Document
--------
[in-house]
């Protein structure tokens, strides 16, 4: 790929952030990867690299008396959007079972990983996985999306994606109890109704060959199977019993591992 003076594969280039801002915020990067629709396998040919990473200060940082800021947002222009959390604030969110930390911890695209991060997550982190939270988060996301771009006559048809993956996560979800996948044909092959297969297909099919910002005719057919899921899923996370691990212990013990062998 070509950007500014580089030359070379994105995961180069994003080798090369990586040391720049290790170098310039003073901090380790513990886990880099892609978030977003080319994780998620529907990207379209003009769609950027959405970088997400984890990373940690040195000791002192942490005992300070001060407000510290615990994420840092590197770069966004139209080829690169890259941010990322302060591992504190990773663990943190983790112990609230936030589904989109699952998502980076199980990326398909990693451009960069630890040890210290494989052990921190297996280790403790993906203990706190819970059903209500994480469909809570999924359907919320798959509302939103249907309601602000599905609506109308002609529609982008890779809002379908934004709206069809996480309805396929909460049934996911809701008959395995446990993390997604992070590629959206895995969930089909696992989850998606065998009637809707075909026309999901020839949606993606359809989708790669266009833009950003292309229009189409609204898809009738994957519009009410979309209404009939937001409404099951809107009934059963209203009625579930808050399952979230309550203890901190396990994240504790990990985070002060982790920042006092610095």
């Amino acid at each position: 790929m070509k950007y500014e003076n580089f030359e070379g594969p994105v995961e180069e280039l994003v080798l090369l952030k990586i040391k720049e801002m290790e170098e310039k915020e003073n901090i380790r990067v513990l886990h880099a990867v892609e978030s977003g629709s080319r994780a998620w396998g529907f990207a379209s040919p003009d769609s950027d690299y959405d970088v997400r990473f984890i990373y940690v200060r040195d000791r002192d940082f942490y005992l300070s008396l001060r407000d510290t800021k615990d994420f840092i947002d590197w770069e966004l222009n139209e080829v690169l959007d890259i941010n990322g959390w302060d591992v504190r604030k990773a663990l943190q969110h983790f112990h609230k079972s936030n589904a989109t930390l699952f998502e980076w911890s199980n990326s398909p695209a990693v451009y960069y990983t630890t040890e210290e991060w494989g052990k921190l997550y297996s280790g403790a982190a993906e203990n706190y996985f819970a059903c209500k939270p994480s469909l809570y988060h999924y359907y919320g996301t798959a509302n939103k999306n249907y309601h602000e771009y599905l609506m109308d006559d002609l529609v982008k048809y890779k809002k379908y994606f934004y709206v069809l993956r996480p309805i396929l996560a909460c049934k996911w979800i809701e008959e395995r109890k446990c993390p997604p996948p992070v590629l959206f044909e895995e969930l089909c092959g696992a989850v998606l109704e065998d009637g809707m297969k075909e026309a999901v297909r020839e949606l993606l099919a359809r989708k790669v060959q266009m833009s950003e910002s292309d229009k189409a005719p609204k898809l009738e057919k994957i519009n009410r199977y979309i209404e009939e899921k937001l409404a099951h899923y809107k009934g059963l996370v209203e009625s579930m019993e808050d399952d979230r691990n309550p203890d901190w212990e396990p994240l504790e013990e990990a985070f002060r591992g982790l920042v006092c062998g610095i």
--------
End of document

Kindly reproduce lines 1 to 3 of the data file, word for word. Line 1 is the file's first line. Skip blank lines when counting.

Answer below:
[in-house]
């Protein structure tokens, strides 16, 4: 790929952030990867690299008396959007079972990983996985999306994606109890109704060959199977019993591992 003076594969280039801002915020990067629709396998040919990473200060940082800021947002222009959390604030969110930390911890695209991060997550982190939270988060996301771009006559048809993956996560979800996948044909092959297969297909099919910002005719057919899921899923996370691990212990013990062998 070509950007500014580089030359070379994105995961180069994003080798090369990586040391720049290790170098310039003073901090380790513990886990880099892609978030977003080319994780998620529907990207379209003009769609950027959405970088997400984890990373940690040195000791002192942490005992300070001060407000510290615990994420840092590197770069966004139209080829690169890259941010990322302060591992504190990773663990943190983790112990609230936030589904989109699952998502980076199980990326398909990693451009960069630890040890210290494989052990921190297996280790403790993906203990706190819970059903209500994480469909809570999924359907919320798959509302939103249907309601602000599905609506109308002609529609982008890779809002379908934004709206069809996480309805396929909460049934996911809701008959395995446990993390997604992070590629959206895995969930089909696992989850998606065998009637809707075909026309999901020839949606993606359809989708790669266009833009950003292309229009189409609204898809009738994957519009009410979309209404009939937001409404099951809107009934059963209203009625579930808050399952979230309550203890901190396990994240504790990990985070002060982790920042006092610095």
């Amino acid at each position: 790929m070509k950007y500014e003076n580089f030359e070379g594969p994105v995961e180069e280039l994003v080798l090369l952030k990586i040391k720049e801002m290790e170098e310039k915020e003073n901090i380790r990067v513990l886990h880099a990867v892609e978030s977003g629709s080319r994780a998620w396998g529907f990207a379209s040919p003009d769609s950027d690299y959405d970088v997400r990473f984890i990373y940690v200060r040195d000791r002192d940082f942490y005992l300070s008396l001060r407000d510290t800021k615990d994420f840092i947002d590197w770069e966004l222009n139209e080829v690169l959007d890259i941010n990322g959390w302060d591992v504190r604030k990773a663990l943190q969110h983790f112990h609230k079972s936030n589904a989109t930390l699952f998502e980076w911890s199980n990326s398909p695209a990693v451009y960069y990983t630890t040890e210290e991060w494989g052990k921190l997550y297996s280790g403790a982190a993906e203990n706190y996985f819970a059903c209500k939270p994480s469909l809570y988060h999924y359907y919320g996301t798959a509302n939103k999306n249907y309601h602000e771009y599905l609506m109308d006559d002609l529609v982008k048809y890779k809002k379908y994606f934004y709206v069809l993956r996480p309805i396929l996560a909460c049934k996911w979800i809701e008959e395995r109890k446990c993390p997604p996948p992070v590629l959206f044909e895995e969930l089909c092959g696992a989850v998606l109704e065998d009637g809707m297969k075909e026309a999901v297909r020839e949606l993606l099919a359809r989708k790669v060959q266009m833009s950003e910002s292309d229009k189409a005719p609204k898809l009738e057919k994957i519009n009410r199977y979309i209404e009939e899921k937001l409404a099951h899923y809107k009934g059963l996370v209203e009625s579930m019993e808050d399952d979230r691990n309550p203890d901190w212990e396990p994240l504790e013990e990990a985070f002060r591992g982790l920042v006092c062998g610095i």